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Strauss: Die Schweigsame Frau / Beermann, Hawlata, Bauer, Straube, Berchtold

Strauss / Hawlata / Chor Der Oper Chemnitz
Release Date: 04/30/2013 
Label:  Cpo   Catalog #: 777757  
Composer:  Richard Strauss
Performer:  Monika StraubeBernhard BerchtoldJulia BauerFranz Hawlata,   ... 
Conductor:  Frank Beermann
Orchestra/Ensemble:  Robert Schumann PhilharmonicChemnitz Opera Chorus
Number of Discs: 3 
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Notes and Editorial Reviews

R. STRAUSS Die schweigsame Frau Frank Beerman, cond; Franz Hawlata ( Morosus ); Julia Bauer ( Aminta ); Bernard Berchtold ( Henry ); Op Ch of Chemnitz; Robert-Schumann PO CPO 777757 (3 CDs: 152:58 Text and Translation)

Lighthearted, frivolous, charming—these adjectives are not among the first to leap to Read more mind when one thinks of Richard Strauss. But they are excellent descriptors of Die schweigsame Frau (The Silent Woman). You wouldn’t think one could make a viable opera out of the material here, centering around a grumpy old man who cannot tolerate noise, but Strauss manages to create a very beautiful and, in fact, touching score. Sir Morosus is, in the end, revealed to be a kinder, more sensitive person than is apparent at the beginning, and his nephew Henry and Henry’s bride, Aminta, are clever, attractive characters as well.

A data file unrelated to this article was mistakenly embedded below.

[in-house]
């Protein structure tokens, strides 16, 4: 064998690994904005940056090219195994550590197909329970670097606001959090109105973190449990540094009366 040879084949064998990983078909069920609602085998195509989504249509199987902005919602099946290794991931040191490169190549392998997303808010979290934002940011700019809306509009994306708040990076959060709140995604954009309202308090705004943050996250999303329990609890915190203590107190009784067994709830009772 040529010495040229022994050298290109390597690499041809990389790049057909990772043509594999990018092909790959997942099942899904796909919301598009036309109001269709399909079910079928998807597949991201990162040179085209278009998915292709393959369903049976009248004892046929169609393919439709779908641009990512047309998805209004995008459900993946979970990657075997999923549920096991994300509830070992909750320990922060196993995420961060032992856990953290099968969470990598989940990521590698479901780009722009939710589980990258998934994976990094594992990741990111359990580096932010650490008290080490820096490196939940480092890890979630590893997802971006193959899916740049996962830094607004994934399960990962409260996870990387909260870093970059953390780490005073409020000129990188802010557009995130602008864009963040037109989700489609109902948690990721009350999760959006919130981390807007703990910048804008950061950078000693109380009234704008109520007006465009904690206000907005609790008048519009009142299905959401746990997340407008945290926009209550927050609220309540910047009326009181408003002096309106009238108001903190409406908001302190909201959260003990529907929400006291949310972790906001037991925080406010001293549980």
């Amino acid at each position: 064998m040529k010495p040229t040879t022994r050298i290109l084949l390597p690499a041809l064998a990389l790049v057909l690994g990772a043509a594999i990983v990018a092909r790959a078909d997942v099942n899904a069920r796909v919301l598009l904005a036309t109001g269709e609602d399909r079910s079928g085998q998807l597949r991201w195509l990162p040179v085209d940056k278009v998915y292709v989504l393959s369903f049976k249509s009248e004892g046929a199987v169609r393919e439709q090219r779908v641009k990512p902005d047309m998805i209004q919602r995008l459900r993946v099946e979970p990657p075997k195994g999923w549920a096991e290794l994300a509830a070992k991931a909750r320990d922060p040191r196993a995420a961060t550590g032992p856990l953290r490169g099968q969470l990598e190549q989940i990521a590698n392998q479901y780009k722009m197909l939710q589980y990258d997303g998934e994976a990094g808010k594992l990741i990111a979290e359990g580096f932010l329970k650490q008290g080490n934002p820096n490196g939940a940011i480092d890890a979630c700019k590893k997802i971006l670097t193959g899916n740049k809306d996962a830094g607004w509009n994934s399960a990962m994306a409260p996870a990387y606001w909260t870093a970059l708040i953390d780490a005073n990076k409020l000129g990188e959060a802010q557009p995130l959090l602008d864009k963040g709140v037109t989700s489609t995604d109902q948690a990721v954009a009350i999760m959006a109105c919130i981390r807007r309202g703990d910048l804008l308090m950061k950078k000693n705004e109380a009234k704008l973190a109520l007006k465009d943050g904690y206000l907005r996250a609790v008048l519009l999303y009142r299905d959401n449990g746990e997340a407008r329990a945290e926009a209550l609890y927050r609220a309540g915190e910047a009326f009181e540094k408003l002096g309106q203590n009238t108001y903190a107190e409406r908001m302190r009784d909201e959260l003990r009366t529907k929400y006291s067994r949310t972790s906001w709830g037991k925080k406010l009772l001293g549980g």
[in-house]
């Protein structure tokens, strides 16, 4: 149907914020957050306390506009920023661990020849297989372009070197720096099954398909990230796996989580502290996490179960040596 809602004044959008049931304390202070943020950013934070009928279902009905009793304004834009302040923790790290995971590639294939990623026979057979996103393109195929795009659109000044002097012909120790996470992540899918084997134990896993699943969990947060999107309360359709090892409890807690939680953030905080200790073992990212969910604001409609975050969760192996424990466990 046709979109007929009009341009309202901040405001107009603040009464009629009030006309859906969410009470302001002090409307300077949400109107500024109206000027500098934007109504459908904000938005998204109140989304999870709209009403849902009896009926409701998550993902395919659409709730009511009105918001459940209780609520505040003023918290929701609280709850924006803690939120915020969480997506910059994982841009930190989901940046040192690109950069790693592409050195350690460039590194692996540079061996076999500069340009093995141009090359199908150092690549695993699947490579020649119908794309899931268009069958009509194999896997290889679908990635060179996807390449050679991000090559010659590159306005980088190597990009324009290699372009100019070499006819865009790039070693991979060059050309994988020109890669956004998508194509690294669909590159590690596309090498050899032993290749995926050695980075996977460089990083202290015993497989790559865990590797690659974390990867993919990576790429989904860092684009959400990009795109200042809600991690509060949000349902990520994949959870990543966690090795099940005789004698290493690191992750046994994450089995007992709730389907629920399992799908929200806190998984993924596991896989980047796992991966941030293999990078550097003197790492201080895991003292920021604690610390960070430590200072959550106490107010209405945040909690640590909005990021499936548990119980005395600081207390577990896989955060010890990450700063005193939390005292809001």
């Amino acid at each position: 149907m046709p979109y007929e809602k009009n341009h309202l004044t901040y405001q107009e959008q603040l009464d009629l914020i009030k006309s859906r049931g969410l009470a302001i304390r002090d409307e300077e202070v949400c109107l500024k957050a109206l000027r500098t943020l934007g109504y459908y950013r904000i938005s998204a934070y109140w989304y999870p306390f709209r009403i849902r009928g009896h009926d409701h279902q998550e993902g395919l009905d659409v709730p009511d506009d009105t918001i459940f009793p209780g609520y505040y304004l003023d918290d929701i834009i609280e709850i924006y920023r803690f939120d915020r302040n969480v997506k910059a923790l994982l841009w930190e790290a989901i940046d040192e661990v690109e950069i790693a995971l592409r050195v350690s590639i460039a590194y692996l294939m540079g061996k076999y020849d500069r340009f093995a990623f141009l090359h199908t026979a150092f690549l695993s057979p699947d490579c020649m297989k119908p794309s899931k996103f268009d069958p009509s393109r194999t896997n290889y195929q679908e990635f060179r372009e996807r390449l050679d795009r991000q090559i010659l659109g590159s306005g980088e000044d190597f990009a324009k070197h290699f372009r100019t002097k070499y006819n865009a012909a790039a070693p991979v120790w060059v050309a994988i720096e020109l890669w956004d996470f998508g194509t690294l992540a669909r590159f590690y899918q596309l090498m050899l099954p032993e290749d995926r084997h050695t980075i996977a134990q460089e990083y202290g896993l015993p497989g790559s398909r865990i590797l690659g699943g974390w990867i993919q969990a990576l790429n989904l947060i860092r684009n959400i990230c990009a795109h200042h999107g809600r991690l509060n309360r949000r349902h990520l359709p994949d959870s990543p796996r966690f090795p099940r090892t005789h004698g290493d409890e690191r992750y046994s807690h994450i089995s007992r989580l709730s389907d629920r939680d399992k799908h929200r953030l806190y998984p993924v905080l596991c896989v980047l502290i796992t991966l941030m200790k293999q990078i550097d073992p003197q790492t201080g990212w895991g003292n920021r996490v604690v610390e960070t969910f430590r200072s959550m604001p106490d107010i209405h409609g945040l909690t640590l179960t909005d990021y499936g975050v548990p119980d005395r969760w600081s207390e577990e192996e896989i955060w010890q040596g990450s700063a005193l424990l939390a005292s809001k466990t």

The problem for any new recording of Die schweigsame Frau is the DG issue of a 1959 Salzburg Festival production with a cast that represents the pinnacle of Strauss singing: Hans Hotter, Fritz Wunderlich, and Hilde Gueden. As if that weren’t enough, the conductor is Karl Böhm, who led the world premiere in 1935. If you can live with good 1959 broadcast-quality monaural sound, this sets a standard that is unlikely to be equaled, let alone surpassed, by any subsequent recording (DG 445 535; Want Listed by me in 1995).

Subsequent recordings include an EMI set from Dresden led by Marek Janowski that lacks the required light touch, and is marred by uneven singing; a live Bavarian State Opera performance led by Wolfgang Sawallisch (on Orfeo) that is damaged by serious cuts; and a Teatro Colon performance led by Heinz Wallberg featuring Kurt Böhme, Wunderlich, and Ingeborg Hallster (on Myto), which I have not heard.

There was, therefore, a need for a modern sounding recording that would at least be able to hold up its head in the presence of the DG. This fulfills that need. Frank Beerman’s growing reputation as an imaginative conductor who understands and displays both a lyrical impulse and a feel for drama and for dramatic contrasts is further enhanced by his leadership here. The conductor may be the most important “character” in a performance of Die schweigsame Frau . The opera is very conversational, and while there are wonderful and tuneful moments, it lacks “highlight” moments (like Salome’s final scene, the “Recognition Scene” from Elektra , the final trio from Rosenkavalier , or the final scene of Capriccio ). The opera mixes wit and sentiment in a way that requires a delicate balance. Beerman gives appropriate attention to both elements, and as a result the performance moves forward at all times, and it touches the heart as Strauss meant it to. He doesn’t have quite the playfulness and variety of instrumental inflection that Böhm demonstrates, and Beerman’s tempos are just a hair slower at times, but he turns in a more satisfying reading than Janowski or Sawallisch.